Combe Grove’s Five Roots of Metabolic Health
The Five Roots of Metabolic Health form the foundation of Combe Grove’s Metabolic Health Retreat. Achieving a healthy balance in each of these areas may help you to regain and maintain homeostasis within your body and enhance your metabolic health. The basis of Combe Grove’s Five Roots is our connection to the natural world; we believe in the value of spending time outdoors, creating a supportive environment and nourishing ourselves with natural food. The visual representation of the roots refers to resilience, nurture and consistency. These roots will anchor your tree, preventing it from becoming imbalanced. Deficiency in one root, such as sleep, could cause imbalances in the other roots, for example, mindset. We believe in nurturing the whole.
What do we eat and drink?
Consistently making informed choices of what we eat and drink can reduce our blood sugar and improve insulin sensitivity and metabolic health. To achieve this, The Combe Grove Food Ethos recommends a focus on real food that is low in carbohydrates and rich in protein and natural fats. Nutrition is the tap root, the most vital within metabolic health. Type 2 diabetes often starts with what we consume. The other roots have an impact on our nutrition root. For example, if we have poor sleep, it can affect the food choices we make the next day, meaning an increase in complex carbohydrates to boost energy quickly. Food can have an emotional connection; if we feel sad or stressed, we may seek comfort in the food we consume. Ultimately, nutrition is the primary root to supporting metabolic health and the key link to where disease starts, in the gut.
How – and how often – do we move our bodies?
Physical activity plays a key role in the management of metabolic health by improving insulin sensitivity, lowering inflammation and reducing the accumulation of fat in the abdominal cavity. Furthermore, it aids flexibility, coordination, increases the speed of the metabolism, helps us manage stress and support healthy sleep. Exercise can also bring us outdoors into nature giving us fresh air, sunlight and relaxation. Movement, as a root, can improve sleep quality by balancing the circadian rhythm in the body.
At Combe Grove you will have access to the gym, swimming facilities, tennis, walking, yoga and classes to support your movement root.
How much sleep do we get, and of what quality?
Lack of, and disrupted sleep, has been linked to poor metabolic health both directly, by causing an increase in insulin resistance, and indirectly by increasing the likelihood of unhelpful lifestyle choices such as sedentary behaviour and poor diet. Sleep allows your body to rest and restore. It also allows your body to repair itself due to hormonal growth factors, as well as detoxing the brain, improving cognitive function and forming memories. Sleep also creates a healthier mindset, giving us the mentality to move and eat well. In the morning, blue light stimulates the mind and activates melatonin, a hormone within the body, which aids your circadian rhythm. In modern-day we have access to so much technology, especially mobile phones, which have an adverse effect on our sleep patterns causing us to stay awake for longer due to them emitting blue light. It is advised that to improve sleep quality and establish a consistent sleep pattern, you should ensure that your bedroom environment is free from technology where possible and that you have time before bed where you avoid anything that causes blue light stimulation.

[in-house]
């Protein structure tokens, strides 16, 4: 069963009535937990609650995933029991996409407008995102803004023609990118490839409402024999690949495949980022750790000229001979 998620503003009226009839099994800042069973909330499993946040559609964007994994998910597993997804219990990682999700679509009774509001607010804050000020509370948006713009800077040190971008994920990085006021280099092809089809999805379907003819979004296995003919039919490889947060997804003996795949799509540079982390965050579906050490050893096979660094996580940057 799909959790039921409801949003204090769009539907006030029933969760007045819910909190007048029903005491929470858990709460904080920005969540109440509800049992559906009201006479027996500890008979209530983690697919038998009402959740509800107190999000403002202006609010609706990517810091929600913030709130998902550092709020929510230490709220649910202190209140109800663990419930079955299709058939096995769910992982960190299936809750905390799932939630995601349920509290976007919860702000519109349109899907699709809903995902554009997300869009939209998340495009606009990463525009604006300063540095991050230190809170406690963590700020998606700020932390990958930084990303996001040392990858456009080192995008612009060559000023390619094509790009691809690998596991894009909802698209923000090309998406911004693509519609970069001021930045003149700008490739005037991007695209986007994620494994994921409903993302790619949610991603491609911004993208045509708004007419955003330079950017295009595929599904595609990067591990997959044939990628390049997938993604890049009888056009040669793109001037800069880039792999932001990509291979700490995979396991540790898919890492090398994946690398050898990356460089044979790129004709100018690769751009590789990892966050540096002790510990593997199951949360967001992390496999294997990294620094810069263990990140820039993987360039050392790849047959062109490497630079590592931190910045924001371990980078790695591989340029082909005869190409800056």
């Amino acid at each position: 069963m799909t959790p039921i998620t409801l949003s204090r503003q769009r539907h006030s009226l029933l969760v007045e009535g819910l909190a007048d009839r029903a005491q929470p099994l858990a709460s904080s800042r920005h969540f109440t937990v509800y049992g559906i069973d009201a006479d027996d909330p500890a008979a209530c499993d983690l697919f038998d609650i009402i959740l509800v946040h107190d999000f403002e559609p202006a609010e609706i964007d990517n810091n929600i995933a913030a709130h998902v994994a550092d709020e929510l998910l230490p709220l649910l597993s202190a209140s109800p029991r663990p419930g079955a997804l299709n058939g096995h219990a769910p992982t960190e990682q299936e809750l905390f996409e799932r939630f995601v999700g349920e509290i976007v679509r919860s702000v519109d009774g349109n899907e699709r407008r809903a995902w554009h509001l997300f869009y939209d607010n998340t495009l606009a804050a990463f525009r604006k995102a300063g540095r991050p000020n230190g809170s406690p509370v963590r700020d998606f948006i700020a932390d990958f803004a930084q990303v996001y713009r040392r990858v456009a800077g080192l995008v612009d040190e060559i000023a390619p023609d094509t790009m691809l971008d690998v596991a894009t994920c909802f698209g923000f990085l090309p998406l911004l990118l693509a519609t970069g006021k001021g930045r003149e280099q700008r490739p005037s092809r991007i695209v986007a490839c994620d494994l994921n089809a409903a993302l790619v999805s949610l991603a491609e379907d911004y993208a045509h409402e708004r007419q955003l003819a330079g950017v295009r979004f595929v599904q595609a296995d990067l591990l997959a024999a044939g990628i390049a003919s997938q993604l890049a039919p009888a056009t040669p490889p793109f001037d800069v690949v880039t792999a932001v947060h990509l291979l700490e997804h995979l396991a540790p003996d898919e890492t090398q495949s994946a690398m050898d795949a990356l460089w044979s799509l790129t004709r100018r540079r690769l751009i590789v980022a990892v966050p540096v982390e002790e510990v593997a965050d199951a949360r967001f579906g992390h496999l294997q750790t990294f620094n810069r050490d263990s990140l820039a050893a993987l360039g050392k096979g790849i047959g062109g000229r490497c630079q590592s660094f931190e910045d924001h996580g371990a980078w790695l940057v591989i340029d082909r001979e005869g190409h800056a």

How do we think and what impact does this have on our mental, and physical, health?
The way that we think can have a significant impact on the way we feel and the actions we take. Your mindset and your beliefs can have an influence on your food choices, how much you move your body and your quality of sleep. Behavioural change and goal setting can improve your connection with each root to gain control and balance, as well as improve your production of dopamine, the reward hormone, which can reduce stress and anxiety. Setting affirmations and using mindfulness tools such as meditation, breathing and creativity are excellent ways to build a positive mindset. This indirectly links to your nutritional root, where a positive mindset can make better food choices and for your movement root; exercise is known to increase your happy hormones.
How do we interact with nature and the world around us?
The way that we interact with our environment can have a profound effect on how we experience the world, with implications for stress management, mood and contentment. A lack of balance in this area can lead to increased stress and inflammation within the body which may aggravate insulin resistance and worsen metabolic health. There are many things to consider with your environment root. This could be your home setting or your workplace for example, but it can also be your support system of family, friends and colleagues. In terms of the environment in supports your nutrition root, some attention should be given to your eating environment. Do you sit on the sofa while eating or do you lay the table and create a beautiful space to enjoy your meals? Do you eat alone, or do you share your mealtime with others?
Another aspect of your environment root is your work/ life balance. If your work takes precedence, it could create more stress and fatigue. Taking time for self-care to balance out your work and social life gives you moments to reflect and reset your battery.